It’s Sandoval, by more than double the runner-up. It maybe hasn’t been the easiest thing to notice, but what’s been going on with Sandoval has been extraordinary, given his own track record. Sandoval, on the first pitch, has basically just shut it down. And, after the first pitch? Then he’s more or less back to normal:
Sandoval, obviously, has left the first pitch alone. After that, he’s swung about 60% of the time, which is in line with his career averages. As another way of looking at the information above, here’s Sandoval plotted in terms of his league-wide percentile ranks. This helps to establish further context.
After the first pitch, Sandoval remains aggressive. His swing rate ranks in the 88th percentile, which isn’t too far off where it used to be. But, you notice a missing blue bar. That isn’t a calculation error. This season, 305 players have batted at least 100 times. Sandoval’s first-pitch-swing rate is tied with Logan Forsythe for 305th place. They’ve both batted 112 times, and they’ve both taken just three first-pitch swings. For Forsythe, that just continues how he’s been for a while. Sandoval, though, has gone from one extreme to the other. When you’re looking for players who’ve changed their approaches, you almost never find changes this dramatic. For one pitch every time he’s come up, Pablo Sandoval has had a brand new identity.
This is one way of measuring hitter patience, and, according to this, compared to Sandoval, no hitter has been more patient. It is important to understand the difference between patience and discipline. It’s a little like how, for pitchers, there’s a difference between control and command. For a hitter, patience means taking pitches. Discipline means taking the right pitches. Anyone can be patient; not anyone can be disciplined. It’s very hard to get better at identifying pitches. Sandoval appears to be doing something more deliberate. I’ve heard of other players around the league who’ve essentially just been told by the coaching staff to stop swinging at the first pitch for a while. Could be what’s going on here. Could be Sandoval’s own idea. It’s worth noting that Sandoval is now seeing more first pitches in the strike zone than ever before. Opposing pitchers have perhaps picked up on this first-pitch patience. That could call for the swing rate to rebound.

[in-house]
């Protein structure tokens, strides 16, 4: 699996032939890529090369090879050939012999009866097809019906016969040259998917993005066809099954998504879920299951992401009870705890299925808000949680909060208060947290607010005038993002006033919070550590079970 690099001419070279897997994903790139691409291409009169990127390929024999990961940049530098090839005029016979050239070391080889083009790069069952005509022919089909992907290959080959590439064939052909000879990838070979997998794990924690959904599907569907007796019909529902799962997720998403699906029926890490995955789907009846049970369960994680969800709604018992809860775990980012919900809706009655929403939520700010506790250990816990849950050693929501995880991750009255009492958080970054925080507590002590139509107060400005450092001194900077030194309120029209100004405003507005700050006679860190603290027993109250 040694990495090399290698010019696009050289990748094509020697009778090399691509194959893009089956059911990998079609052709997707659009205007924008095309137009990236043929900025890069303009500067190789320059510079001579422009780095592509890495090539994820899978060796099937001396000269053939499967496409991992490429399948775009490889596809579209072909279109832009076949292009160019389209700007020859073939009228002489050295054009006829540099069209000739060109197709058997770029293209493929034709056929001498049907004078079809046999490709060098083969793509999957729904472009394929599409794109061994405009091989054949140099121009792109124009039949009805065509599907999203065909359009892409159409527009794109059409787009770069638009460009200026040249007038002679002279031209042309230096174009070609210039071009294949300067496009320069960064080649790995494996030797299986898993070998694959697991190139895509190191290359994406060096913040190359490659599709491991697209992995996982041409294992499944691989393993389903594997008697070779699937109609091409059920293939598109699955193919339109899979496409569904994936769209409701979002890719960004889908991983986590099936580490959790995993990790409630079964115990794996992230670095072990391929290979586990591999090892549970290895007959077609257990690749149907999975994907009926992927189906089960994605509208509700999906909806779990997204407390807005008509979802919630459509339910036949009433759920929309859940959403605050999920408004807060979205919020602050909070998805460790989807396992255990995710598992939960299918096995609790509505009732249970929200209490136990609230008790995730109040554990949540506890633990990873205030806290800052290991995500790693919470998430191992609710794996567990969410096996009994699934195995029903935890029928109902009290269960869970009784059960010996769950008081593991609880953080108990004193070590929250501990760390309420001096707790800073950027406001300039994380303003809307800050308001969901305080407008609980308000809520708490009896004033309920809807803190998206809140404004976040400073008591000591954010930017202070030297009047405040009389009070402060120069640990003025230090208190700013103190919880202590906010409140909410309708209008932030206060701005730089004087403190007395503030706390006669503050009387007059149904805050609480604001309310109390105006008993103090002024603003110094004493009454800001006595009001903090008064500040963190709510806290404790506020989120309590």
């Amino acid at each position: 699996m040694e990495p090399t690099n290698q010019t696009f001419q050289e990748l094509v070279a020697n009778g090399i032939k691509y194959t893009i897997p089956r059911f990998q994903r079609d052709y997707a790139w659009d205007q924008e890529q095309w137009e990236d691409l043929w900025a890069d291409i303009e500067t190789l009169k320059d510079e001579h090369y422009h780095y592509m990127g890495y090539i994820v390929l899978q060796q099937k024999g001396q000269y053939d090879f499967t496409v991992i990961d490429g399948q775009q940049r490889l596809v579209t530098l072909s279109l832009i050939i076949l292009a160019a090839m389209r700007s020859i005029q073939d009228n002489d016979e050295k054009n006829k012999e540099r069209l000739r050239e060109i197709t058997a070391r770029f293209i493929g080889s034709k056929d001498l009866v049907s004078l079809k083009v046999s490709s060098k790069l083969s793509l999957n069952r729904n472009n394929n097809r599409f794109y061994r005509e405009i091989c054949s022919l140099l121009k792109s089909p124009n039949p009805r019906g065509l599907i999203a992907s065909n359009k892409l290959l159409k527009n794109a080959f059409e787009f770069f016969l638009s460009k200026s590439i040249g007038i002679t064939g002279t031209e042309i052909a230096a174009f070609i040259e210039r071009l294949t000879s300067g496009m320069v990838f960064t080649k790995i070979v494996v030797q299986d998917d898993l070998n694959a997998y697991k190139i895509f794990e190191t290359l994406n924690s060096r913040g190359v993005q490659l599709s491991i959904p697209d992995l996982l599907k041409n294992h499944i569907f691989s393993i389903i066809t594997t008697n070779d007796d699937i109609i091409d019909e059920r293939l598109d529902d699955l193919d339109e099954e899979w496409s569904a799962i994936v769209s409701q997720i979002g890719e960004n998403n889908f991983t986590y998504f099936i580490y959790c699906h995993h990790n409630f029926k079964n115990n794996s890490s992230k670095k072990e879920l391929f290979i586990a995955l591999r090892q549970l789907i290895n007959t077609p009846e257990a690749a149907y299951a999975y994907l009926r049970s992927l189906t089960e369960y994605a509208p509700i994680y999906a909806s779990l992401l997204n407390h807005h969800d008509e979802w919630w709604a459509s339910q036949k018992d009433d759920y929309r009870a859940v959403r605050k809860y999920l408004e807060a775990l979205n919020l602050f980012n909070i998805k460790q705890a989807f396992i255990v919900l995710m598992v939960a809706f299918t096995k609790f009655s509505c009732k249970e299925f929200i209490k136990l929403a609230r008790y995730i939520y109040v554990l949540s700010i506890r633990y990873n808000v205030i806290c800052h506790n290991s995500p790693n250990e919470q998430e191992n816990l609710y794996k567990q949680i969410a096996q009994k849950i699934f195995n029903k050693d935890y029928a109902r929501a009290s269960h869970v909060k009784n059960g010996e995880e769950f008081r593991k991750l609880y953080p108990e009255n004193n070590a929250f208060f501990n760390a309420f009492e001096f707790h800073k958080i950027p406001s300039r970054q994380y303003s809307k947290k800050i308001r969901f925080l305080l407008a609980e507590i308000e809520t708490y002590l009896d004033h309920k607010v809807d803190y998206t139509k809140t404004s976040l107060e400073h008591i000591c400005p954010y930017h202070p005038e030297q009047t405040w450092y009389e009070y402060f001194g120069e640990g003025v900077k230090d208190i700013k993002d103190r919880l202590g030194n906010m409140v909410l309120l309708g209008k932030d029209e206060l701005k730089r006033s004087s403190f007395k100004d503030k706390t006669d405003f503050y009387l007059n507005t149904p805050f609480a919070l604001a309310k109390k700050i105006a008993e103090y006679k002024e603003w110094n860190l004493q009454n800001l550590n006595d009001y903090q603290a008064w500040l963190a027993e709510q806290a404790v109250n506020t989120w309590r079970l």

We’ll see where that goes, moving forward. We’ll see where Sandoval’s overall game goes, moving forward. And I can’t even necessarily tie Sandoval’s early success to his adjusted and uncharacteristic approach. Maybe they’re almost unrelated. But, regardless, Sandoval has a 115 wRC+ through the first week of June, and as he’s gotten here, he’s posted the lowest first-pitch-swing rate in either league. He’s gone after the first pitch like Logan Forsythe, which is to say, he’s been happy to stand there and wait for the second. This isn’t the Pablo Sandoval anyone has ever known. I’m not sure another stat is more incredible than this one.
Jeff made Lookout Landing a thing, but he does not still write there about the Mariners. He does write here, sometimes about the Mariners, but usually not.